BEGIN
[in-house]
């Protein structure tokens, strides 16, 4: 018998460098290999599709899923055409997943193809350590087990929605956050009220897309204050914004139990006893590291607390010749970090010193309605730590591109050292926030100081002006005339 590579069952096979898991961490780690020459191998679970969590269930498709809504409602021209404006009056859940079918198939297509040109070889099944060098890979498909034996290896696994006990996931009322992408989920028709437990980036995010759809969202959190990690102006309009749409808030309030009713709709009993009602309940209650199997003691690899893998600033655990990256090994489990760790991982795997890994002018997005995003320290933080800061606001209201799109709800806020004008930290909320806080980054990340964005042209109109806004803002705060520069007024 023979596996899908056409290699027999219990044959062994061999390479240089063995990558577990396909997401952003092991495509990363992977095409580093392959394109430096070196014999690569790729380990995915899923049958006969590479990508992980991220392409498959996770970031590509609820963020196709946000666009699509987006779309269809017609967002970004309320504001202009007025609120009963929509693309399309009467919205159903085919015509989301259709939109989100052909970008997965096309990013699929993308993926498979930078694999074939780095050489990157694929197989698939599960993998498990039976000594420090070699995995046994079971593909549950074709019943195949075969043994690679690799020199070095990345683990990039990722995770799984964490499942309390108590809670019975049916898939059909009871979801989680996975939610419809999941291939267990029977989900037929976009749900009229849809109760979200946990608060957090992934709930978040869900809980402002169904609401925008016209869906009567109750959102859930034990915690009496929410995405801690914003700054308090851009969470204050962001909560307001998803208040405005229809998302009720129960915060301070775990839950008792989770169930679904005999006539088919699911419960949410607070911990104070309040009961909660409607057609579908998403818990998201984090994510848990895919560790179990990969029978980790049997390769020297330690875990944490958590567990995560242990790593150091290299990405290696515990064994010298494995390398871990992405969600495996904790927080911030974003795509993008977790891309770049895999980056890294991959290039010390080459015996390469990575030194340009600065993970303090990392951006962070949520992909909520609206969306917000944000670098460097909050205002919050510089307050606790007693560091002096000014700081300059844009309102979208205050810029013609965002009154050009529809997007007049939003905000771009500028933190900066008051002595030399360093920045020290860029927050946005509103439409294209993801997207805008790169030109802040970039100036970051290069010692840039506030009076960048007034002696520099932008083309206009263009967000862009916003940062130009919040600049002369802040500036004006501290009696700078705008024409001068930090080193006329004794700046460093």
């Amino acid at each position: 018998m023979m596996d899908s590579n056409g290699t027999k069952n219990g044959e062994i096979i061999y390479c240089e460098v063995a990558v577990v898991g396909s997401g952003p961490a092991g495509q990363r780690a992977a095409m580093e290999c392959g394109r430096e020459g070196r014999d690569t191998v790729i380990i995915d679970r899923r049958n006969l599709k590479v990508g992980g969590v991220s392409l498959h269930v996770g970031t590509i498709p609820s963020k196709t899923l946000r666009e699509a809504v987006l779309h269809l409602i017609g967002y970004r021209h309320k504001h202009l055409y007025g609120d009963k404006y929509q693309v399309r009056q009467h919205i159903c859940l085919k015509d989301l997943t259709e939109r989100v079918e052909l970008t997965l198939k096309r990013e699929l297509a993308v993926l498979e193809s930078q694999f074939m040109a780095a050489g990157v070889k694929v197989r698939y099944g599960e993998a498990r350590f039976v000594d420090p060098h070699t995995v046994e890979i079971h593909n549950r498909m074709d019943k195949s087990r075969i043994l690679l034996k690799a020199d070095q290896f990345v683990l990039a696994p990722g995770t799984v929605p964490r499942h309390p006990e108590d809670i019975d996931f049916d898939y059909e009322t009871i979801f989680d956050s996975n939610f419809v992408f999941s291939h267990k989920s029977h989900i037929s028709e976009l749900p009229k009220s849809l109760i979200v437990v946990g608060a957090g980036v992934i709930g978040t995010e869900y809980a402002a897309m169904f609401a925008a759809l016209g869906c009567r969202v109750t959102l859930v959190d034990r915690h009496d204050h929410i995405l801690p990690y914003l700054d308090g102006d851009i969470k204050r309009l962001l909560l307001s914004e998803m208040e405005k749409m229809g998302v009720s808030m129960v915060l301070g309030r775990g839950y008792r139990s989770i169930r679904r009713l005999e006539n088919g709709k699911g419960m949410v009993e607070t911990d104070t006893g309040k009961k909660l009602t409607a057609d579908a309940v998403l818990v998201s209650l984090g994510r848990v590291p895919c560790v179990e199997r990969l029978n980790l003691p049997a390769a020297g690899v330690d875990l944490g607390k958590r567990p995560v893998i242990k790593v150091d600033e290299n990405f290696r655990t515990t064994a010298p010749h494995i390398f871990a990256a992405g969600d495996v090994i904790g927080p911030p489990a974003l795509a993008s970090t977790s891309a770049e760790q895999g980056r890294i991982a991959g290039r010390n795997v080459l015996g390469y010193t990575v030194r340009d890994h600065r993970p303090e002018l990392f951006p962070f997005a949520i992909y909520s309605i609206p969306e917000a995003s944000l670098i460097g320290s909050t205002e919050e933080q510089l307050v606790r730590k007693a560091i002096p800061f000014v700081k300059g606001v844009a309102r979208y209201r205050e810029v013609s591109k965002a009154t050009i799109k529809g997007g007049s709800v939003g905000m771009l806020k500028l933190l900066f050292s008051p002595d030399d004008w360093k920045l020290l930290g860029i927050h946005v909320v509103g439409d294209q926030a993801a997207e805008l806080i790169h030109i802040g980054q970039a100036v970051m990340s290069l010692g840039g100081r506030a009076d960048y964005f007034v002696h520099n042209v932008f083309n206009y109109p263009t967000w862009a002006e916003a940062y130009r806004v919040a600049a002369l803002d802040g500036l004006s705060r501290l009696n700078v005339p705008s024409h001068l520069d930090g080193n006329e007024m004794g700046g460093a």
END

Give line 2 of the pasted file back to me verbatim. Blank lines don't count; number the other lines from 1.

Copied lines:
């Protein structure tokens, strides 16, 4: 018998460098290999599709899923055409997943193809350590087990929605956050009220897309204050914004139990006893590291607390010749970090010193309605730590591109050292926030100081002006005339 590579069952096979898991961490780690020459191998679970969590269930498709809504409602021209404006009056859940079918198939297509040109070889099944060098890979498909034996290896696994006990996931009322992408989920028709437990980036995010759809969202959190990690102006309009749409808030309030009713709709009993009602309940209650199997003691690899893998600033655990990256090994489990760790991982795997890994002018997005995003320290933080800061606001209201799109709800806020004008930290909320806080980054990340964005042209109109806004803002705060520069007024 023979596996899908056409290699027999219990044959062994061999390479240089063995990558577990396909997401952003092991495509990363992977095409580093392959394109430096070196014999690569790729380990995915899923049958006969590479990508992980991220392409498959996770970031590509609820963020196709946000666009699509987006779309269809017609967002970004309320504001202009007025609120009963929509693309399309009467919205159903085919015509989301259709939109989100052909970008997965096309990013699929993308993926498979930078694999074939780095050489990157694929197989698939599960993998498990039976000594420090070699995995046994079971593909549950074709019943195949075969043994690679690799020199070095990345683990990039990722995770799984964490499942309390108590809670019975049916898939059909009871979801989680996975939610419809999941291939267990029977989900037929976009749900009229849809109760979200946990608060957090992934709930978040869900809980402002169904609401925008016209869906009567109750959102859930034990915690009496929410995405801690914003700054308090851009969470204050962001909560307001998803208040405005229809998302009720129960915060301070775990839950008792989770169930679904005999006539088919699911419960949410607070911990104070309040009961909660409607057609579908998403818990998201984090994510848990895919560790179990990969029978980790049997390769020297330690875990944490958590567990995560242990790593150091290299990405290696515990064994010298494995390398871990992405969600495996904790927080911030974003795509993008977790891309770049895999980056890294991959290039010390080459015996390469990575030194340009600065993970303090990392951006962070949520992909909520609206969306917000944000670098460097909050205002919050510089307050606790007693560091002096000014700081300059844009309102979208205050810029013609965002009154050009529809997007007049939003905000771009500028933190900066008051002595030399360093920045020290860029927050946005509103439409294209993801997207805008790169030109802040970039100036970051290069010692840039506030009076960048007034002696520099932008083309206009263009967000862009916003940062130009919040600049002369802040500036004006501290009696700078705008024409001068930090080193006329004794700046460093």